The private text messages of Fox anchors and executives, subpoenaed and released in the run-up to the trial, prompted even hardened news veterans to shake their heads in disbelief. The internal communications showed that even Fox’s top brass felt increasingly uncomfortable with the election-fraud allegations and, notably, wondered if it had any leg to stand on. It also revealed a culture inside Fox that openly sought to manipulate the perceptions of its conservative audiences to boost ratings, particularly in appearing to support former president Donald J. Trump, when it in fact did not.
In the texts, Fox anchor Tucker Carlson, speaking of Trump, wrote: “I hate him passionately…What he’s good at is destroying things. He’s the undisputed world champion of that.” Carlson also noted that Fox was knowingly interviewing sources on air it knew to be lying to viewers about the election, adding, “it’s insane.”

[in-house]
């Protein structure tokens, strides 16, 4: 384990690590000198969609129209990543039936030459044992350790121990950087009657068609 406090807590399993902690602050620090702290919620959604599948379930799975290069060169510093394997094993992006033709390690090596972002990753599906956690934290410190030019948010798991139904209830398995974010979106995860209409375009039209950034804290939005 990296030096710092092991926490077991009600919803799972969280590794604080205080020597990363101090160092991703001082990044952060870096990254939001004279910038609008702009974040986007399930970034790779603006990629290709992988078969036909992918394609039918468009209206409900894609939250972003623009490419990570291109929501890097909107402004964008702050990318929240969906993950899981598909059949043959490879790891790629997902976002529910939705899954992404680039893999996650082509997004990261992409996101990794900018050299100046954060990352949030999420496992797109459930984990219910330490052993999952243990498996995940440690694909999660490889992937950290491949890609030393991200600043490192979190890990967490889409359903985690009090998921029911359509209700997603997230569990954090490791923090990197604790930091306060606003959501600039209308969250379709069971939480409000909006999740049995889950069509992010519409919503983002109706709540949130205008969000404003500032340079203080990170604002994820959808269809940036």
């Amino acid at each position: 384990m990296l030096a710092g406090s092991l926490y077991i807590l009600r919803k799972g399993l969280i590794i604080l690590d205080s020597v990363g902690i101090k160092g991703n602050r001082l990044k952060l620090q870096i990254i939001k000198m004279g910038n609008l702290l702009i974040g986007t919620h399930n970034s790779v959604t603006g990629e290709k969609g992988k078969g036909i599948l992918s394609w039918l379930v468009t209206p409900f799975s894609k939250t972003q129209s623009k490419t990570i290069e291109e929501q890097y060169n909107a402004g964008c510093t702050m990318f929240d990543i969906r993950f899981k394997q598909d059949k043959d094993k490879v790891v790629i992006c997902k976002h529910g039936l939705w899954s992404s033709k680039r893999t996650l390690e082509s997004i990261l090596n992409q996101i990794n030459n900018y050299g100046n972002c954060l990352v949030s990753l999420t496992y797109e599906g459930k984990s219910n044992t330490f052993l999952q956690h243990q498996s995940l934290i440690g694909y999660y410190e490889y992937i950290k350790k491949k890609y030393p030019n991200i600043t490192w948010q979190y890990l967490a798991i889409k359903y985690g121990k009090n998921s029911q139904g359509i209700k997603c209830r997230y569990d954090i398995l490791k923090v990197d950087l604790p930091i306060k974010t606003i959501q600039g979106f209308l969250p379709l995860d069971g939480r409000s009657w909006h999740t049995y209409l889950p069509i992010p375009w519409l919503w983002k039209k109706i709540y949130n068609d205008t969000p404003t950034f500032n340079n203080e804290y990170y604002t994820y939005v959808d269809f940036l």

Rupert Murdoch, writing to Fox’s CEO, mused that perhaps the network’s claims of election fraud were not such a great idea, saying of Fox anchors, “Maybe Sean [Hannity] and Laura [Ingraham] went too far.”
Murdoch also made it clear what he really thought of Trump in another pointed internal note. “Trump insisting on the election being stolen and convincing 25 percent of Americans was a huge disservice to the country,” he wrote, even as Fox kept pushing the election-fraud stories. “Pretty much a crime. Inevitable it blew up Jan. 6th. Best we don’t mention his name unless essential and certainly don’t support him.”